A new study analyzing at-home blood pressure devices available for purchase online has found most are not validated—bringing their accuracy into question.
While at-home blood pressure monitoring and the adoption of this technology may show incredible promise, a new study suggested many of those devices may not be validated for accuracy.
Despite focusing on Australian patients, results of the study indicate most home blood pressure monitoring devices purchased on e-commerce sites such as Amazon and eBay have not been tested for accuracy, and their use could lead to inaccurate readings and inappropriate treatment.
“If the devices haven’t been properly validated for accuracy, treatment decisions could be based on incorrect information. We found non-validated devices dominate the Australian marketplace, which is a major barrier to accurate blood pressure monitoring and cardiovascular risk management,” said lead investigator James Sharman, PhD, deputy director at the Menzies Institute for Medical Research at the University of Tasmania in Australia, in a statement.
With hypertension the most prevalent cardiovascular risk factor in the world and at-home blood pressure monitoring becoming more common than ever thanks to advances in technology, Sharman and a team of colleagues designed the current study to assess the validity of home blood pressure devices available for purchase online. Included in the investigators’ analysis were upper arm cuff, wrist cuff, or wrist-band wearable devices that claim to measure blood pressure in an automatic or semiautomatic manner.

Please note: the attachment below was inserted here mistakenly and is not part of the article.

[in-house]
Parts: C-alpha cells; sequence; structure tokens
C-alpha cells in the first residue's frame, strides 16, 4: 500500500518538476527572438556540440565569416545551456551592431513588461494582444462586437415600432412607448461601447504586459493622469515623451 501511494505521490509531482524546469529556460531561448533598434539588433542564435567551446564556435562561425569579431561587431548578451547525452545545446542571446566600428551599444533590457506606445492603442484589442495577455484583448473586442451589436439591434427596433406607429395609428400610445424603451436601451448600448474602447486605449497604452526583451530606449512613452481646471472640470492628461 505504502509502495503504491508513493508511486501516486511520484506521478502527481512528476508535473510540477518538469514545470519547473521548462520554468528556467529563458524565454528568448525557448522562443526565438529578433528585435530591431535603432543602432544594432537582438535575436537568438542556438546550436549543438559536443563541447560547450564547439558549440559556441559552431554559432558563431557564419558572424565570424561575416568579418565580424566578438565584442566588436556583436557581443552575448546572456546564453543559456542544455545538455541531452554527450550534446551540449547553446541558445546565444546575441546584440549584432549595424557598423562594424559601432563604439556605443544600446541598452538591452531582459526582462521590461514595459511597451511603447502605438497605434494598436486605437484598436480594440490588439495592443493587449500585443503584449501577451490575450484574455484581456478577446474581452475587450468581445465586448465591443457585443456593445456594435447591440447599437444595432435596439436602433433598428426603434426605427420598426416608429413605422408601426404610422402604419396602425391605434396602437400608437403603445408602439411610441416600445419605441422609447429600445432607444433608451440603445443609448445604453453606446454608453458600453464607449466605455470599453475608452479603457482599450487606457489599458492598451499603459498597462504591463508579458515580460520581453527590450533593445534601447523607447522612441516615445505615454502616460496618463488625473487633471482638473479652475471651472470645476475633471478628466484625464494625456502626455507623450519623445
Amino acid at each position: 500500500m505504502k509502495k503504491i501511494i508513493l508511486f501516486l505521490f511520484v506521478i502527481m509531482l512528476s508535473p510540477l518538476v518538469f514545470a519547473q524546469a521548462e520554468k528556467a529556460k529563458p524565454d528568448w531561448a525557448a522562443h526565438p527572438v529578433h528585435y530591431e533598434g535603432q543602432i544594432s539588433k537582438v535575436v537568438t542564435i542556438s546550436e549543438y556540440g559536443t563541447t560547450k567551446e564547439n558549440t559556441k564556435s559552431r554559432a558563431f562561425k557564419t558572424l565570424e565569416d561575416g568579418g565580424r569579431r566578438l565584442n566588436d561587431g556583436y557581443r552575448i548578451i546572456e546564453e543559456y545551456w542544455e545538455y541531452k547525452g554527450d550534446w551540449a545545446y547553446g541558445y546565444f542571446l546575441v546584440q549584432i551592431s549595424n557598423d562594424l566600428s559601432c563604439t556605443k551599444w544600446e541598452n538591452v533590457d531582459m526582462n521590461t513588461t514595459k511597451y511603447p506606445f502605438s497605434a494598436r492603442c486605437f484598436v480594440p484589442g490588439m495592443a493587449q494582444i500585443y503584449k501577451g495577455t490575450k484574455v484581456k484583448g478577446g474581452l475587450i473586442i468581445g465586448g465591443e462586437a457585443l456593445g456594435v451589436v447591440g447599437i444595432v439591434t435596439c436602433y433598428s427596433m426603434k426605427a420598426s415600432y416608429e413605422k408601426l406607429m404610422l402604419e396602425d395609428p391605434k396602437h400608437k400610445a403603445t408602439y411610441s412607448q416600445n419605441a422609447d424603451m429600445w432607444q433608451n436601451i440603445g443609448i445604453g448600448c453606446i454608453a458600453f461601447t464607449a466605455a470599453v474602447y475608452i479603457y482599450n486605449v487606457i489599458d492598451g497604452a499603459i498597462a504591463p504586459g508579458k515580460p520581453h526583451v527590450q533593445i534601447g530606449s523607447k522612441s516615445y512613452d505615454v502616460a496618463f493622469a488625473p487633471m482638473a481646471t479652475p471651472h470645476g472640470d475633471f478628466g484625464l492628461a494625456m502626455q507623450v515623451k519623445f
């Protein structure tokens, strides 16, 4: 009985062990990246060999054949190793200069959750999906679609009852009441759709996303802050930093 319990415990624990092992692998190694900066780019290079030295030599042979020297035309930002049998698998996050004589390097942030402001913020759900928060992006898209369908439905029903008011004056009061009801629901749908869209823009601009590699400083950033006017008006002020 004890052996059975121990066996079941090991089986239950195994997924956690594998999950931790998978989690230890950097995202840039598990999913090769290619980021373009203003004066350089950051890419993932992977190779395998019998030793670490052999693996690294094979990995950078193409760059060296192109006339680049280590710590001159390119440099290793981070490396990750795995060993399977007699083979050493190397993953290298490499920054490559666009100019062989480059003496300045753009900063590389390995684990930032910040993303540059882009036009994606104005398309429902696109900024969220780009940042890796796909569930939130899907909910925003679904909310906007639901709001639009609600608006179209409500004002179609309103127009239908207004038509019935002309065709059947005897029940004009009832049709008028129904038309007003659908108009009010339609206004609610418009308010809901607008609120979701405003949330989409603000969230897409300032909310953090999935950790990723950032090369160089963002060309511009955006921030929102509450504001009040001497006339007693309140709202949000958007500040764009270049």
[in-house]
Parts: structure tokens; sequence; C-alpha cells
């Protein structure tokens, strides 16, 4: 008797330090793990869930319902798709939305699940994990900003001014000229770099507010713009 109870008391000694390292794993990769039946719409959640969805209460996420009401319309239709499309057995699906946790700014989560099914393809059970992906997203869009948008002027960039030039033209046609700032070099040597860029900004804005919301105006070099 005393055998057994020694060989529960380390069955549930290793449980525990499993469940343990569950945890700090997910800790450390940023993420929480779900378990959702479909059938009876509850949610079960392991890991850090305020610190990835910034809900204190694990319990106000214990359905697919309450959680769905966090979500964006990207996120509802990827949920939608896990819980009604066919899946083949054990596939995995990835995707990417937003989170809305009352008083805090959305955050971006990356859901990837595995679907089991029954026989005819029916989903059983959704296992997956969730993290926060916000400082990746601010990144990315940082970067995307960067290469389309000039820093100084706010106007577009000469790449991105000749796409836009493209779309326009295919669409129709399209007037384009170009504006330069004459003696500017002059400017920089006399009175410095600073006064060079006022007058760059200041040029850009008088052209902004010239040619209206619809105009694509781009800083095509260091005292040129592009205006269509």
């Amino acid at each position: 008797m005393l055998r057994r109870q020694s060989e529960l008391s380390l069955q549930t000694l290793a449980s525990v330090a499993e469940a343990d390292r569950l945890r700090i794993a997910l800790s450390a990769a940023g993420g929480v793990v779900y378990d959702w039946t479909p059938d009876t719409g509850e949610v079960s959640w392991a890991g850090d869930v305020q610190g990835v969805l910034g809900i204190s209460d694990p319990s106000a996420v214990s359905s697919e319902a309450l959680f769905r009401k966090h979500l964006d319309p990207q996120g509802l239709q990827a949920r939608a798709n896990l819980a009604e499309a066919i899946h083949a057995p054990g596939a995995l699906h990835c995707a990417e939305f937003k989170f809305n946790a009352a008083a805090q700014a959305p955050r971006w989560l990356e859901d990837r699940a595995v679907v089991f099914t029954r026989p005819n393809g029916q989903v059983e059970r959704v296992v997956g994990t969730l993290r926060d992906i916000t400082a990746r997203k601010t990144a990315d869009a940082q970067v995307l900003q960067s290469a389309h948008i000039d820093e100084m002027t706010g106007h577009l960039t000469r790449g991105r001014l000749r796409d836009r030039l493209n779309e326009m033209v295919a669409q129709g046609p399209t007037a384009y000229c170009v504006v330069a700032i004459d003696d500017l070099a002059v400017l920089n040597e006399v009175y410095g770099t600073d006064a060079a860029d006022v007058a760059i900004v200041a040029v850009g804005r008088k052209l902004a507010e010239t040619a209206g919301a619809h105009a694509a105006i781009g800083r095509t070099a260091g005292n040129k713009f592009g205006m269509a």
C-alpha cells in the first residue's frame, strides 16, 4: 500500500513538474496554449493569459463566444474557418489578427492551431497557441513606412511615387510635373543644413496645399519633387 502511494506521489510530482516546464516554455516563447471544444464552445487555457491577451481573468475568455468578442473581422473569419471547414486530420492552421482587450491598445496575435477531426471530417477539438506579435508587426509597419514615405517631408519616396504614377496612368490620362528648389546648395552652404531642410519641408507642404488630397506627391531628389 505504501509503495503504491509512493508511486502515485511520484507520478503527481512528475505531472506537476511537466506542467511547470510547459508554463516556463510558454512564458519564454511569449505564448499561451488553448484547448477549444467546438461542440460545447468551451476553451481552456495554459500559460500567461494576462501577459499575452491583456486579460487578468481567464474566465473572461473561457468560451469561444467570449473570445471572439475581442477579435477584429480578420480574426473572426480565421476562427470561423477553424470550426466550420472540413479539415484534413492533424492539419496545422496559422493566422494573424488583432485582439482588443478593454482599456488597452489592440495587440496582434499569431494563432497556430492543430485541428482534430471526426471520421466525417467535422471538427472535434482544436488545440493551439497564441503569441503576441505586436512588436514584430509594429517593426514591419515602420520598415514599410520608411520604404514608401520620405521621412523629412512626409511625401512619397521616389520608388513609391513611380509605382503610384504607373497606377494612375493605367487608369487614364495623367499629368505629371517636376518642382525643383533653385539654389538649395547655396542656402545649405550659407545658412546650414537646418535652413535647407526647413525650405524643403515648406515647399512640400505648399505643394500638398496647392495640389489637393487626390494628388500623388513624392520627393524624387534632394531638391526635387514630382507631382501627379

In total, investigators identified 4301 items available for purchase from 59 unique online businesses. After screening and exclusion of duplications, a total of 972 unique blood pressure devices from 59 online businesses remained for inclusion. Of these, 278 were upper arm cuffs, 162 were wrist cuffs, and 532 were wrist-band wearable devices.
For the purpose of the analysis, investigators considered a blood pressure device to be validated if it met 1 of 2 criteria. The first criterion was passing a validation study verified by internationally recognized validation protocol for measurement of blood pressure in the general population and the results were published in a peer-reviewed journal or peer-reviewed database. The second criterion applied if the core technology was claimed by the manufacturer to be identical to a device that had previously passed a validation study—investigators referred to this as claimed equivalence.
Upon analysis, 6.6% (n = 64) of the devices met the investigators’ criteria for validation. Investigators noted 26 devices met the first validation criteria while 38 claimed equivalency. Of the 64 devices that met criteria for validation, 51 were upper arm cuffs and 13 were wrist cuffs.
When examining the 59 businesses, 16 were classified as pharmacies, 20 as medial, 5 as general retail, and 18 as e-commerce websites. The analysis revealed 92.4% of devices were stocked by international e-commerce sites such as eBay and Amazon but only 5.5% of these devices met validation criteria. Of note, results indicated validated devices were more expensive (IQR 101.1 [75.0-151.5]) than nonvalidated devices (67.4 [30.4-112.8]).
“International policies need to be strengthened to ensure that home use medical devices are rigorously tested for accuracy before being cleared for sale by regulatory authorities,” Sharman said. “Currently, manufacturers of blood pressure devices conduct their own accuracy testing, an honor system with potential real-life consequences for patients.”
This study, “Nonvalidated Home Blood Pressure Devices Dominate the Online Marketplace in Australia,” was published in Hypertension.